Generally, gender-neutral parenting is the conscious decision as a parent to be mindful of how gender stereotypes and expectations can be harmful and limiting to both boys’ and girls’ sense of self, their cognitive development and ultimately their ability to be a self-possessed and happy human.


Is gender-neutral parenting a good idea?


The ideologies behind gender-neutral parenting stem from a desire to ensure equality among children, to give them the chance to be free of restrictive norms, to self-determine their own identities and pursue interests with enthusiasm. Gender stereotypes have been proven to be harmful to children but swimming against the tide is never easy. 😓

Caregivers practising gender-neutral parenting place an emphasis on helping their children to learn decision-making skills from an early stage, raising them to love all people regardless of their gender, to follow their interests and reach for their goals despite what society might expect of them and to embrace a fluid approach to life in what is an ever-changing, fast-developing world. 🌍

However, gender-neutral parenting is still not considered the norm, so clashes between children who have differing approaches to gender are inevitable and can potentially lead to gender-neutral children getting teased or picked on at school leaving them feeling hurt and confused.

Gender-neutral parenting is also easiest when colleagues, friends, schools and extended family are open to its ideologies and willing to embrace or accept it as your chosen way of parenting. It is worth considering how your personal networks might or might not support you in your gender-neutral parenting endeavours at the outset so that you can prepare yourself accordingly. 🤝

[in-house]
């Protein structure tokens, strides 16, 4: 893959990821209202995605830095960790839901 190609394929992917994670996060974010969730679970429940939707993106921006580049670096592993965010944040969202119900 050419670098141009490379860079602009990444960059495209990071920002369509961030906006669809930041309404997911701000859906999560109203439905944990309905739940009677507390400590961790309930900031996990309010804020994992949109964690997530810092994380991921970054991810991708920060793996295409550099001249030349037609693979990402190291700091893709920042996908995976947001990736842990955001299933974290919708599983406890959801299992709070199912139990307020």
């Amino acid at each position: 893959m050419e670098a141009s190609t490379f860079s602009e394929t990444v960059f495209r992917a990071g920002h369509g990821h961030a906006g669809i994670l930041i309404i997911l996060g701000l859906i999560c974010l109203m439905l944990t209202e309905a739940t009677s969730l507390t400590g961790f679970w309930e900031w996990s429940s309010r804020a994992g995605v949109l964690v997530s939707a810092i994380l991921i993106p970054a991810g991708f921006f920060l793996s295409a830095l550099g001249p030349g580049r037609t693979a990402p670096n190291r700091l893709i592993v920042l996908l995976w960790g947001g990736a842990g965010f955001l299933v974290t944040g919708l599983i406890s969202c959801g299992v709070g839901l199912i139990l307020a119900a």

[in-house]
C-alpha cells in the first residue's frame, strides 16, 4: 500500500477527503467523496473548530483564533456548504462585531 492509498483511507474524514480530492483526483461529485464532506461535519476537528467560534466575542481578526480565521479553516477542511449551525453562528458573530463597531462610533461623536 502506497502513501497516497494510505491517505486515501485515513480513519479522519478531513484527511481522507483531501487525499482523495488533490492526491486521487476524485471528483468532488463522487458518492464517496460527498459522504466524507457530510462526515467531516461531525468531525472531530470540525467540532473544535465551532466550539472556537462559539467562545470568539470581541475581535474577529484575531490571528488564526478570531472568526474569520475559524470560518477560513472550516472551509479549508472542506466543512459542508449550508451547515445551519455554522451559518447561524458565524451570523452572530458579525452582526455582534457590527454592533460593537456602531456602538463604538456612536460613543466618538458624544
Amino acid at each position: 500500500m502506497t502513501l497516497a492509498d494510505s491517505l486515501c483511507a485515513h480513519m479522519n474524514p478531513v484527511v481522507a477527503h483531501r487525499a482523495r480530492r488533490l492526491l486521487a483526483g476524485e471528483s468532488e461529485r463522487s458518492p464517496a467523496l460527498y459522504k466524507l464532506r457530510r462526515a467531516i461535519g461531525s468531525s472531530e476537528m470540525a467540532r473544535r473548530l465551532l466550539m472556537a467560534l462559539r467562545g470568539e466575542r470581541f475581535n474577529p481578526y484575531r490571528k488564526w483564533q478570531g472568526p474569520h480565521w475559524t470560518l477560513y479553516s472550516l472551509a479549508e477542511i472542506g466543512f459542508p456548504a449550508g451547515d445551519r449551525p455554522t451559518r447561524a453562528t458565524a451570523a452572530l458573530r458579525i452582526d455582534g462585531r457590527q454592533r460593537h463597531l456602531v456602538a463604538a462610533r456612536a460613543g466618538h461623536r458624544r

Five examples of gender-neutral parenting 


If you are keen to explore how gender-neutral parenting might work for you or you are at the outset of your gender-neutral parenting journey, perhaps some of these examples of how to implement a gender-neutral approach into your family life will help to get you started: 

  • Begin before birth

The expectation to announce a child’s sex – and therefore their commonly associated binary gender – starts before birth with the well-intentioned but largely unnecessary question: “Is it a boy or a girl?”. Some parents are choosing to remain unaware of their baby’s sex until delivery, that way conversations during pregnancy can focus on health and happiness instead. 🤰

  • Embrace a unisex nursery

Much like the Montessori approach to room layout, a gender-neutral approach to designing a nursery or bedroom encourages independence and exploration. Moving away from prescribed colours on the walls and opting instead for jungle scenes or ocean creatures and placing an emphasis on creative play and freedom will let your child know that their interests are not gender-dependent. 👶

  • Be intentional about toys

More often than not, children’s toys are actively marketed at either boys or girls. As a parent, you can choose to avoid toys that purport to be exclusively designed for one gender or instead offer a broad selection of toys to your child so that they have equal and non-judgemental access to whatever they feel drawn to – it’s about offering up choice rather than being overly prescriptive either way. 🧸

  • Subvert the stereotypes

Gender norms and expectations crop up every day in online media, in conversations, in books and on tv. Gender-neutral parenting allows you to challenge these stereotypes through communication, expectations and actions. Talk to your child when someone makes a statement you feel is prescriptive or narrow, lead by example in your own actions and language and keep an open dialogue about gender and its impact on one’s sense of identity. 💬 

  • Refer to role models